How is cholelithiasis treated?

Treatment of cholelithiasis begins with seeking medical care from your health care provider. To determine if you have cholelithiasis, your health care provider may ask you to provide blood samples and undergo diagnostic tests.

Some people with cholelithiasis never have any symptoms. If you have symptoms of cholelithiasis, you may be hospitalized and given antibiotics to prevent an infection. Food intake is normally stopped, and intravenous fluids are administered to let the digestive system rest. You may also receive medication for the abdominal pain associated with cholelithiasis.

If you have recurrent episodes of cholelithiasis, the most common treatment is surgery to remove the gallbladder (cholecystectomy). There are two methods for this surgery: open cholecystectomy, when the whole organ is removed through a single incision; and laparoscopic cholecystectomy, when the gallbladder is removed in pieces through several smaller incisions. The laparoscopic technique is now used more frequently. Because the gallbladder is not an essential organ, most people who have had a cholecystectomy can live a normal life afterwards.

Treatment options for cholelithiasis

Several treatment options are now available for cholelithiasis. Laparoscopic cholecystectomy is currently the most frequently used technique. Options include:

  • Endoscopic retrograde cholangiopancreatography (ERCP), an imaging procedure that allows treatment of some bile duct problems, including removal of gallstones that are causing obstruction
  • Laparoscopic cholecystectomy (removal of the gallbladder through multiple small incisions; this is less invasive and a more commonly used technique)
  • Lithotripsy (technique that uses electric shock waves to dissolve gallstones; it is not commonly used today)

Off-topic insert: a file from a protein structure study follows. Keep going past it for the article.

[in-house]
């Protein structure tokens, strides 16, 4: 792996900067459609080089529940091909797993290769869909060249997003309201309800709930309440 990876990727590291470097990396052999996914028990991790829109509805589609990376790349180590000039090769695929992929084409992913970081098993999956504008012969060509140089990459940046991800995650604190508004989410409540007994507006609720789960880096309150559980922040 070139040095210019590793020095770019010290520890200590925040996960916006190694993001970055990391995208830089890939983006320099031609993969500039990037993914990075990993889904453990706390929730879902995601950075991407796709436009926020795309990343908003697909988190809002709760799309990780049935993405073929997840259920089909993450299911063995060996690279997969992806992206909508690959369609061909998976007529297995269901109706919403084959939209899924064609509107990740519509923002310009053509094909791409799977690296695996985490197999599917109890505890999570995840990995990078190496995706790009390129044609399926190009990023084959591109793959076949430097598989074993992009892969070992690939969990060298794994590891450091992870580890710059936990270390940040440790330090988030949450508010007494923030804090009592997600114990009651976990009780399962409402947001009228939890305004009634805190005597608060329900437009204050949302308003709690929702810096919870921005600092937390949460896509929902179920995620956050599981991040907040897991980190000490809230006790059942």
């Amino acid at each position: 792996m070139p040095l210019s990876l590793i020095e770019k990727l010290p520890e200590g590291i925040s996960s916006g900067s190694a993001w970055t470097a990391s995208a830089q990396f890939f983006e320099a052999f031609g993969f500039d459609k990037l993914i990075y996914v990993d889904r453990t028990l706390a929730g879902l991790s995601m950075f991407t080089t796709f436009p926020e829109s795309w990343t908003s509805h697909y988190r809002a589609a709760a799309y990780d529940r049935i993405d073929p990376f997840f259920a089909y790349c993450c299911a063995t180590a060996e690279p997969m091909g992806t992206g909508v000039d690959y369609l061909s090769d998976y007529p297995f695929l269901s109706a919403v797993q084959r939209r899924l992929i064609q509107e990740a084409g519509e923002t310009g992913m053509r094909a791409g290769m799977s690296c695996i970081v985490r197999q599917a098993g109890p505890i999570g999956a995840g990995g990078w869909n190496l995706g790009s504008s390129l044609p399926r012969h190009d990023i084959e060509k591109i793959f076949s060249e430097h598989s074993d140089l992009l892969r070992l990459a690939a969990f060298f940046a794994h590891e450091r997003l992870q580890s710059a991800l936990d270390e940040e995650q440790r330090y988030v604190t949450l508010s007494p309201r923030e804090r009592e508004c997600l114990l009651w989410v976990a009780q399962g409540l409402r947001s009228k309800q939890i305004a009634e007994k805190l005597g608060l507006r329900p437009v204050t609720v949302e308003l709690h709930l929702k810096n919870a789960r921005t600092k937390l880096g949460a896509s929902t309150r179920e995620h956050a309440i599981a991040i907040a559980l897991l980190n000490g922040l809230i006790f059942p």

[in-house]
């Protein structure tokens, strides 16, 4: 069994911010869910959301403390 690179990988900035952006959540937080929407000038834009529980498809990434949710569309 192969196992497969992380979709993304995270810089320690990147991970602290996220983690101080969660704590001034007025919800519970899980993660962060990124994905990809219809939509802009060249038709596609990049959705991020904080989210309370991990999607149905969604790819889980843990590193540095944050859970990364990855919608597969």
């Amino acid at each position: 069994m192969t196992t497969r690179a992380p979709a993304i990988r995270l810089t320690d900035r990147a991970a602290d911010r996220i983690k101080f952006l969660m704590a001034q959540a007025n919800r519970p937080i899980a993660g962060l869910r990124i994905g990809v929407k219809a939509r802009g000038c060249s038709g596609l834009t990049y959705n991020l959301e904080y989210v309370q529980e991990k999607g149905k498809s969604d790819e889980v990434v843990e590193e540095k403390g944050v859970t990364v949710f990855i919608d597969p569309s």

• Medication to dissolve gallstones (this treatment takes a long time, and gallstones may recur)
  • Open cholecystectomy (removal of the gallbladder through a single, large incision; this is a more invasive and less commonly used technique)

What are the potential complications of cholelithiasis?

Cholelithiasis may cause serious complications if gallstones lodge in the common bile duct, which is the large duct formed where the major gallbladder bile duct joins the major liver bile duct. You can help minimize your risk of serious complications by following the treatment plan that you and your health care professional design specifically for you. Complications of cholelithiasis include:

  • Acute cholecystitis (sudden inflammation of the gallbladder)
  • Cholangitis (an infection or inflammation of the common bile duct)
  • Choledocholithiasis (gallstone in the common bile duct)
  • Pancreatitis (infection or inflammation of the pancreas)

References:

Gallstones. National Digestive Diseases Information Clearinghouse (NDDIC). http://digestive.niddk.nih.gov/ddiseases/pubs/gallstones/index.htm. Accessed May 7, 2011.

Gallstones. PubMed Health. http://www.ncbi.nlm.nih.gov/pubmedhealth/PMH0001318/. Accessed May 7, 2011.

INTRODUCTION

What is cholelithiasis?

Cholelithiasis is the medical name for hard deposits (gallstones) that may form in the gallbladder. Cholelithiasis is very common in the United States, especially in women over age 40.... Read more about cholelithiasisintroduction

SYMPTOMS

What are the symptoms of cholelithiasis?

Cholelithiasis may cause irritation and inflammation of the gallbladder (cholecystitis) that can result in a number of symptoms. The symptoms can vary in intensity among individuals.... Read more about cholelithiasissymptoms

CAUSES

What causes cholelithiasis?

In most cases, cholelithiasis is caused by excessive amounts of cholesterol in the bile that is stored in the gallbladder. The cholesterol hardens to form stone-like substances. Increased body weight and older age are associated with increased levels of cholesterol in the bile. Thus, gallstones are more likely to occur in women, in people who are obese, and in older individuals.... Read more about cholelithiasiscauses

Medical Reviewer: All content has been reviewed by board-certified physicians under the direction of Rich Klasco, M.D., FACEP. Last Annual Review Date: May 2, 2011 Copyright: © Copyright 2011 Health Grades, Inc. All rights reserved. May not be reproduced or reprinted without permission from Health Grades, Inc. Use of this information is governed by the HealthGrades User Agreement.

This Article is Filed Under: Digestive System


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